• Don’t short change yourself when it comes to load testing your application.  There are so many things that you cannot simulate within your app in basic unit testing and functional testing.  Certain things only appear when an app is pushed.  I really wish you people out there who think you are “Business People” would shut up and listen to the developers.  You are paying us for our experience, why don’t you listen to it for a change!  Oh, but listening is a business decision, not something we want to leave up to the developers!

March 12, 2008 Posted by | C# Generics, What I Learned Yesterday | Leave a comment

What I Learned Yesterday 7

  • It has been a while since I have had to really go at things using T-SQL.  Lots of my recent experiences have been around CRUD type operations where we would read the data into an object model work on it and then save it back to the database.  But I am working on a project where we are loading a temp table and then inserting/updating records into another table.  To get the identity columns of the newly inserted or newly updated records the OUTPUT keyword in T-SQL is a life saver.   This is only available in SQL Server 2005/2008 though.  This link here is a good overview of what it can do.
  • I spoke of how cool the use of Over is with rownumber, but here is an article where the guy is improving on top.  I have to admit the things that are in SQL 2005 and newer from just a T-SQL standpoint are pretty sweet.  They make writing some of the useless looping logic that permiated all aspects of my “business logic” a much easier task. Shows how long I have been doing XML and Integration that I have not spent any large amounts of time learning these new features (which are not so new at the time I am writing this) http://www.sqlmag.com/Articles/ArticleID/49240/49240.html?Ad=1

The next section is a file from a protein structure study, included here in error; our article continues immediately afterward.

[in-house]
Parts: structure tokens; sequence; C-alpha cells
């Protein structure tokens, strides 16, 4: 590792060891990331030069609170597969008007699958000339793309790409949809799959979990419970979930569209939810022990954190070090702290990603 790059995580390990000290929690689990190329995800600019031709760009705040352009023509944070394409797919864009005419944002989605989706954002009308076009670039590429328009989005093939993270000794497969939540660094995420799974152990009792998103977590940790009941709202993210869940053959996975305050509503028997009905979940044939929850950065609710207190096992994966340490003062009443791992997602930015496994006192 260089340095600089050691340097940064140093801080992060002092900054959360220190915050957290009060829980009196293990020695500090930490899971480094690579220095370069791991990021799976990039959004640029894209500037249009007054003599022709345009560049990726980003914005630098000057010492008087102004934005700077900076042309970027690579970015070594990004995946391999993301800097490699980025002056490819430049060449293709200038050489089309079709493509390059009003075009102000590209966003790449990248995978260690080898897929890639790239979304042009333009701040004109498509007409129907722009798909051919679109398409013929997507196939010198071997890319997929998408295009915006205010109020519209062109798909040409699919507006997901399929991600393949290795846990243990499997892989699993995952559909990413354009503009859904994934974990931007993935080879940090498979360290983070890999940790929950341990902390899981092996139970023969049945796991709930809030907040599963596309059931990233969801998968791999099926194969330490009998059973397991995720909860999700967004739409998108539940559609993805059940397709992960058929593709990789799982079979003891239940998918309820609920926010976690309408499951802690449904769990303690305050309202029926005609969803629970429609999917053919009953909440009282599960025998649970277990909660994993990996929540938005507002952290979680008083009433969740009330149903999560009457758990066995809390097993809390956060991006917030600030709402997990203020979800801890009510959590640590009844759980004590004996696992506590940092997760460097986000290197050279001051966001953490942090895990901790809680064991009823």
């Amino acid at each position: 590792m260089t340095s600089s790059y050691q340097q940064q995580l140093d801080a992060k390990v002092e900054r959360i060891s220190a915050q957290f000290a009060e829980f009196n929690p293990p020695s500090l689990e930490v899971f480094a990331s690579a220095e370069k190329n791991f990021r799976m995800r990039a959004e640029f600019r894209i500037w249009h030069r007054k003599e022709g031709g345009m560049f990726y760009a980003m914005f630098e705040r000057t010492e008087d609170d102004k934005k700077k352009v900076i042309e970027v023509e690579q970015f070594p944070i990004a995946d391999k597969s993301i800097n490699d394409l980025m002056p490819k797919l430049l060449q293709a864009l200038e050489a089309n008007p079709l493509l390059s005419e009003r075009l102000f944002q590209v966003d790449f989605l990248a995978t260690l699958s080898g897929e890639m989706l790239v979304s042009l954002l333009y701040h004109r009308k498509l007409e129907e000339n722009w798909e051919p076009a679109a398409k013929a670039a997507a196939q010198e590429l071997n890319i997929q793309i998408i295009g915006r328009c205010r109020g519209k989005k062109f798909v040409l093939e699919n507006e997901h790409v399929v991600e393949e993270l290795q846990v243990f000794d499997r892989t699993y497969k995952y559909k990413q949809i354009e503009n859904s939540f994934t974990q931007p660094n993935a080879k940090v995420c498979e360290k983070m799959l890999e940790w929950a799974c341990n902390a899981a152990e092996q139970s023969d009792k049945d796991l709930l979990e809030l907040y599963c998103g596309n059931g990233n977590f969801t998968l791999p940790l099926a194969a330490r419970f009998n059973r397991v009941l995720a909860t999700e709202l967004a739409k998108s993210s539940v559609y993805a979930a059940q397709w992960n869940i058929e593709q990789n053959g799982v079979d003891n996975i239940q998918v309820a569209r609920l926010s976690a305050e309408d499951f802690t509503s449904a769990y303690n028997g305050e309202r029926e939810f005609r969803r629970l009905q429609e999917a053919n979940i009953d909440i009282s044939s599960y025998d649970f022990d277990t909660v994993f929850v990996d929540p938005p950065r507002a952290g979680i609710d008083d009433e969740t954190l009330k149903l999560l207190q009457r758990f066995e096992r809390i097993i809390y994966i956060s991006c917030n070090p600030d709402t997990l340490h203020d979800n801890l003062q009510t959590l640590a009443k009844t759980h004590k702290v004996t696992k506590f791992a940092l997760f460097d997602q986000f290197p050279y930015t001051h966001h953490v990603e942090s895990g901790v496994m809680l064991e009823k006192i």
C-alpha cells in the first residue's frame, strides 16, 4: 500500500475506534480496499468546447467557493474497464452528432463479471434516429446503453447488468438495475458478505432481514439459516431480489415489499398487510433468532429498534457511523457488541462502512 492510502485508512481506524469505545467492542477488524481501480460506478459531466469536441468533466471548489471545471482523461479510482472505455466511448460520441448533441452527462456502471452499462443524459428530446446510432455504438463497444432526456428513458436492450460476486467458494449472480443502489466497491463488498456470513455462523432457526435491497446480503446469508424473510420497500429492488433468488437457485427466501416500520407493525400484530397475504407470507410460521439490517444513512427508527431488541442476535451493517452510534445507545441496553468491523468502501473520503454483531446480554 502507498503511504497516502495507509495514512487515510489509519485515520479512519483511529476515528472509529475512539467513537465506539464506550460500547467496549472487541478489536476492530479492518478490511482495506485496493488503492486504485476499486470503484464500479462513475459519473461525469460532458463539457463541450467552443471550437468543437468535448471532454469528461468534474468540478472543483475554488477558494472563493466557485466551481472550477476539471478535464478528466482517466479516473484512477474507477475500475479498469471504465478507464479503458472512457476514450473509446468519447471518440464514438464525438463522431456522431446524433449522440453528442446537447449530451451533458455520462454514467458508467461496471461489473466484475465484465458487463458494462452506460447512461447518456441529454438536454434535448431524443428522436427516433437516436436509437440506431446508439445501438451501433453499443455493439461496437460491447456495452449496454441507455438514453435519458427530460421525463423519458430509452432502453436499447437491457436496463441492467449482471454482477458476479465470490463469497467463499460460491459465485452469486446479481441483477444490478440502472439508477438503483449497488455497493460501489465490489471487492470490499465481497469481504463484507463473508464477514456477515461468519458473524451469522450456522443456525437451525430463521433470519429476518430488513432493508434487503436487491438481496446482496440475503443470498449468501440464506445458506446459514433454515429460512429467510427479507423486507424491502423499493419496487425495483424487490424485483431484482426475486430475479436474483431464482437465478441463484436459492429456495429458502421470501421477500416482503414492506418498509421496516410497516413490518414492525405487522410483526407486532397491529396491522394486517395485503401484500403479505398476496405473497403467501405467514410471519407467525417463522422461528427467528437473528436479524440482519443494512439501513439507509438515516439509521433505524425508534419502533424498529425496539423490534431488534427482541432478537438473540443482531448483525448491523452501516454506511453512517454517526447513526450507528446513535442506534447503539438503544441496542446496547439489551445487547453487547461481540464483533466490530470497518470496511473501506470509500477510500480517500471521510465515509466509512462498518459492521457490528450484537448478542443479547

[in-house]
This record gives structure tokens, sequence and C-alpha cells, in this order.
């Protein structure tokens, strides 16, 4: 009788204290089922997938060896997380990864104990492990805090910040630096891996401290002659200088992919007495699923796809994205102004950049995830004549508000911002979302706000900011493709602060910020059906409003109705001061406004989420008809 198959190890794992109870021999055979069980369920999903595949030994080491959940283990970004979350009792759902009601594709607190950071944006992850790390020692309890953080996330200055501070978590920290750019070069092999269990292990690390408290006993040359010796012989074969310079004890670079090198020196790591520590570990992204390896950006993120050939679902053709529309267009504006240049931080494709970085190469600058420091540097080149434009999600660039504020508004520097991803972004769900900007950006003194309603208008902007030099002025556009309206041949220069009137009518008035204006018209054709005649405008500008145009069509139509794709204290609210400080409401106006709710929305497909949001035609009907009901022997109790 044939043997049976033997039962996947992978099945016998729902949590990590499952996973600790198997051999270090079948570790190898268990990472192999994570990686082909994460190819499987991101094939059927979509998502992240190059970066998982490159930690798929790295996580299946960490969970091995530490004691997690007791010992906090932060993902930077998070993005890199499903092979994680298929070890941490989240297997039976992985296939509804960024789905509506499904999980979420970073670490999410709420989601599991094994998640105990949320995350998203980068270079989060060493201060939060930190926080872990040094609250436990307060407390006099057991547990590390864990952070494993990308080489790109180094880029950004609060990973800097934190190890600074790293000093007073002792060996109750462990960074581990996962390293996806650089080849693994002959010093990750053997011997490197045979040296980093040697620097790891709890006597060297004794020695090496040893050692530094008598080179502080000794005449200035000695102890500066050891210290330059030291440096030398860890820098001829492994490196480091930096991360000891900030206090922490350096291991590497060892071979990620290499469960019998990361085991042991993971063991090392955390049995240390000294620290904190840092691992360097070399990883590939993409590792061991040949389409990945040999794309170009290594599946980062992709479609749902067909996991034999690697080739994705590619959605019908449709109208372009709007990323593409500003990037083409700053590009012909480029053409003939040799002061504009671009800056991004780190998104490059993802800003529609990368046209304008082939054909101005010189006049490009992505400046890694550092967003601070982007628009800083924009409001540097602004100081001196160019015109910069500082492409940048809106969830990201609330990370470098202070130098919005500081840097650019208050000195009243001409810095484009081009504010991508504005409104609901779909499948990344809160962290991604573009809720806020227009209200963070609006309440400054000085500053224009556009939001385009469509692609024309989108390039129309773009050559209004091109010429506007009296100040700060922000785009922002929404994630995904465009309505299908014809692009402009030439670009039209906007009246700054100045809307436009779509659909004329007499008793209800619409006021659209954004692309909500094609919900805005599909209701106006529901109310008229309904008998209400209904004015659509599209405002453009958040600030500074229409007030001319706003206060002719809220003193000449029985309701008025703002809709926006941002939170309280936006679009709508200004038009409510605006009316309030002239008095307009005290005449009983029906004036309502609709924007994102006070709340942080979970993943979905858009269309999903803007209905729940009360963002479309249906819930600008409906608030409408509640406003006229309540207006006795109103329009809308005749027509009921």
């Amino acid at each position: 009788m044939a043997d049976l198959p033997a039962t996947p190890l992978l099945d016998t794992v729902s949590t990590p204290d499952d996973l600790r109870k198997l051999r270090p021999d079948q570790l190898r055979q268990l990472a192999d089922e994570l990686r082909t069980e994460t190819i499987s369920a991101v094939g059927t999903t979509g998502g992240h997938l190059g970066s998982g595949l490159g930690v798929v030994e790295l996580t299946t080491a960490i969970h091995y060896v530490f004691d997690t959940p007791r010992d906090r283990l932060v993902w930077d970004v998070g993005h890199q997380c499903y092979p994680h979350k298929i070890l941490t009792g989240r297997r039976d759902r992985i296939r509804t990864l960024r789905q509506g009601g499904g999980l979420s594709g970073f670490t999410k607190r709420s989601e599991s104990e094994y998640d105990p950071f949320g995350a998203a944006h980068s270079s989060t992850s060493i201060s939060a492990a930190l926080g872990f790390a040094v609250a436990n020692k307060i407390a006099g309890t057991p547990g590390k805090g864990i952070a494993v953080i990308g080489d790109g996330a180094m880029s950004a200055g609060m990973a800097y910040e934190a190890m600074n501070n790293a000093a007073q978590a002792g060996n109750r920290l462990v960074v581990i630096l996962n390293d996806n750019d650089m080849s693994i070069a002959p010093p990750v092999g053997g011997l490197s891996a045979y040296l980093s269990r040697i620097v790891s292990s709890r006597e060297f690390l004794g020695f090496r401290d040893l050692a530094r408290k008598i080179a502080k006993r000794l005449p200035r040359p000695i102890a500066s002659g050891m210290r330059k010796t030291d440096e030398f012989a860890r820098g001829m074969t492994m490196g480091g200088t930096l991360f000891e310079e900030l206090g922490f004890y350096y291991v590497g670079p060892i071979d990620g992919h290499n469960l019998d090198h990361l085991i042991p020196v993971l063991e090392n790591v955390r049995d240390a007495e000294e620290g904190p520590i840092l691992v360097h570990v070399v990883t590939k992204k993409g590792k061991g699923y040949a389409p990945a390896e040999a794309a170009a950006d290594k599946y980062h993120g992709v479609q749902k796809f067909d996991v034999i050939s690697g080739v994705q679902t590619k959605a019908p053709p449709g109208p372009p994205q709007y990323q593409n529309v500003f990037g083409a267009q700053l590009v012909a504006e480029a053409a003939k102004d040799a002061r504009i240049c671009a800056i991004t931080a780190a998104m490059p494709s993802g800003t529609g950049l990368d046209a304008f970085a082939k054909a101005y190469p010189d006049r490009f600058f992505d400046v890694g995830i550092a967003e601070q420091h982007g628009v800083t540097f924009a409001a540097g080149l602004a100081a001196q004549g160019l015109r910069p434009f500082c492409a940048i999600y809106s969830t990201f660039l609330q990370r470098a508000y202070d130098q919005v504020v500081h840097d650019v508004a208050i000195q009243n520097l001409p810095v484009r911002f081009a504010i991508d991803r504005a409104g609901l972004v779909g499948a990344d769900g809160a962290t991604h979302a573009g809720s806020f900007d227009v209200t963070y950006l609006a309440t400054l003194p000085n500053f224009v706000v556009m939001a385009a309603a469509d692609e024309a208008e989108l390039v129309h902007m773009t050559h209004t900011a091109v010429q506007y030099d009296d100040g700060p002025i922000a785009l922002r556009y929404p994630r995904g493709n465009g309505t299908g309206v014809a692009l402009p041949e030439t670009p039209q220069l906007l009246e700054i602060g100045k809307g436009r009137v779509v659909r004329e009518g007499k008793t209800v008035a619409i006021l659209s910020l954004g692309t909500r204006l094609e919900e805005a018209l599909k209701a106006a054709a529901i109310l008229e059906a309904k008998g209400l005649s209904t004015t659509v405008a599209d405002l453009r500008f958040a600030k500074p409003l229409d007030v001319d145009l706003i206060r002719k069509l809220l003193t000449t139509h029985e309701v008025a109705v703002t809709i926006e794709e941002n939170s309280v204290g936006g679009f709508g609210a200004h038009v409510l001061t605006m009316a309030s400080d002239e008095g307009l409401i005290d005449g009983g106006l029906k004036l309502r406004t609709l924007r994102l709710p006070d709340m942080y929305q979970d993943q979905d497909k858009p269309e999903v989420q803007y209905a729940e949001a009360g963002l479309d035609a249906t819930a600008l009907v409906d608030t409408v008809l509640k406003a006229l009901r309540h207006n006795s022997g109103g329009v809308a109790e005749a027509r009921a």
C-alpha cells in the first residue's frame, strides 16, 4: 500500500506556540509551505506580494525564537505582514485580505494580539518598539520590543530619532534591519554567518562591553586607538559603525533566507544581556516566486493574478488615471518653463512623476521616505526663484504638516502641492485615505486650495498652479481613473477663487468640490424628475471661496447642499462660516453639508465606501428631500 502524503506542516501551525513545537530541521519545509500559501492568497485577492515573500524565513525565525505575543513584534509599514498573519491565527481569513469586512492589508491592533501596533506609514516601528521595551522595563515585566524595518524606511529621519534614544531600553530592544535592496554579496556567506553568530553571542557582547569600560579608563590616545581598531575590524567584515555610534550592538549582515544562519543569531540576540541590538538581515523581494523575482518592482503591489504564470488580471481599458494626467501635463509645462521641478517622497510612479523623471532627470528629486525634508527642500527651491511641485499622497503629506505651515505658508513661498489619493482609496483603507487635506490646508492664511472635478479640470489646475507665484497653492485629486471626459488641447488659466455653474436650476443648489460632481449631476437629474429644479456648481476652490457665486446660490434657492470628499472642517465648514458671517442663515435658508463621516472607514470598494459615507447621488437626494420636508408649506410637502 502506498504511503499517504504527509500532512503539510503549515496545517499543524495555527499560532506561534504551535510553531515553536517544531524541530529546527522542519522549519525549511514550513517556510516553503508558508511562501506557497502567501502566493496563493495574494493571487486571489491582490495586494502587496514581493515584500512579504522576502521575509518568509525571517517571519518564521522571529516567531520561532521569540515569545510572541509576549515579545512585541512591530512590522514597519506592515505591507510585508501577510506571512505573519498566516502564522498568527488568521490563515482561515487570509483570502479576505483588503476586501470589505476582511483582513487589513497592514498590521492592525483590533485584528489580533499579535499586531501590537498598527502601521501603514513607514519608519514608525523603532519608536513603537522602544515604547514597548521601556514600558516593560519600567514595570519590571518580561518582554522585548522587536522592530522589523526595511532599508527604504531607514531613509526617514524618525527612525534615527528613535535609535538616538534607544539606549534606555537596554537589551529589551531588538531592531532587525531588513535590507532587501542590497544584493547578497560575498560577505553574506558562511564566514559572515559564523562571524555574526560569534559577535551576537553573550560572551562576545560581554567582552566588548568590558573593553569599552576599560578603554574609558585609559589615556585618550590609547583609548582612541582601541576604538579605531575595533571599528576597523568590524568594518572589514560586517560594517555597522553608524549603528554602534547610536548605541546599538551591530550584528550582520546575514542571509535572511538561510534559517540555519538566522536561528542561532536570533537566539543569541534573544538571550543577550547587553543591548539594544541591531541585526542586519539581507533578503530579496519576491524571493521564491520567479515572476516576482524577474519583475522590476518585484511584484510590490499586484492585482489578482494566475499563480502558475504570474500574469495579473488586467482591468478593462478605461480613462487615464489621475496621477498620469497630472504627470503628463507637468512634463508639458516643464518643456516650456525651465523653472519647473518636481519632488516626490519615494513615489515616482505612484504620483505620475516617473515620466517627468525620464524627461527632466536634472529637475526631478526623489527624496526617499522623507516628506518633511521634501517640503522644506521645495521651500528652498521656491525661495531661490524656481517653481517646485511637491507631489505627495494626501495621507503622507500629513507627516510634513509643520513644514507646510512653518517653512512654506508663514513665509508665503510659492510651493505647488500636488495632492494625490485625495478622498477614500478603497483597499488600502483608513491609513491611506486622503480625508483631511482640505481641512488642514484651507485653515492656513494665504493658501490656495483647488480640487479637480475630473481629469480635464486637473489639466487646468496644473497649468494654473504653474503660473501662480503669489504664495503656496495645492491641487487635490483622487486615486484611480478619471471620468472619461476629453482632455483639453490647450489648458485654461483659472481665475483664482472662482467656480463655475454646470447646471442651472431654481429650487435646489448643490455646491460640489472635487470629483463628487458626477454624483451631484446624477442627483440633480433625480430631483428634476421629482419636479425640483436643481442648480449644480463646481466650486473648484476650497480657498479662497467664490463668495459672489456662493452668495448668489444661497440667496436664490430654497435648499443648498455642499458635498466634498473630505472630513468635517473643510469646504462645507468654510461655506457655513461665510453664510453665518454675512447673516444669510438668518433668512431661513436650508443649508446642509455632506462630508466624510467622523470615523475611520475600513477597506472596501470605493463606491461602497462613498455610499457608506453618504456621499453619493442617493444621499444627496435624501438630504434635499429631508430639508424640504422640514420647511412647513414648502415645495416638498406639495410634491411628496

• Hiding the Results Pane (or should I say pain?) in the SQL 2005 Management Studio is something I have wanted for quite some time.  I have always liked being able to have a full screen for editing my T-SQL script.  I have finally figured out how to make this happen thanks to this guy here.  http://www.jjerome.com/projects/2007/04/showhide-results-pane-sql-server-2005.html
  • To output a null date to a FlatFile Schema in Biztalk set the format of the date field to yyyyMMdd.  Then use the pad character to zero fill if you need. Beautiful

March 7, 2008 Posted by | BizTalk, T-SQL, What I Learned Yesterday | Leave a comment

What I Learned Yesterday 6

  • To enable edit and contiue I had to uninstall the Windows SDK debugging tools.  Apparently this had a profiler running which did not allow for me to do the edit and continue in vs 2005.   Life is much better now.  I had actually never used this in 2005 previously.
  • BizTalk CrossReferencing API – looks like this is the way to solve those pesky file counters that some people like to use to avoid duplicate files or as a reference point. Again since I feel like all I do is regurgitate things that other people have already writted good blog posts on I will just do some simple link forwarding on this one.  The first one is by a guy named Eric (not sure about his last name) and can be found here.  While the other one is by Brian Loesgen and can be found here.   
  • Using the Looping functoid and the Table looping functoid together does not always work so well.  Please see my sample post to follow shortly on why these two don’t work together.
  • BizBert has put together a great group of articles about the BizTalk Mapper.  Lots of information about functoids, performance, etc. You can find it here.

February 28, 2008 Posted by | BizTalk, Visual Studio 2005, What I Learned Yesterday | , , | Leave a comment

Finding out the mapper can do what I want it to do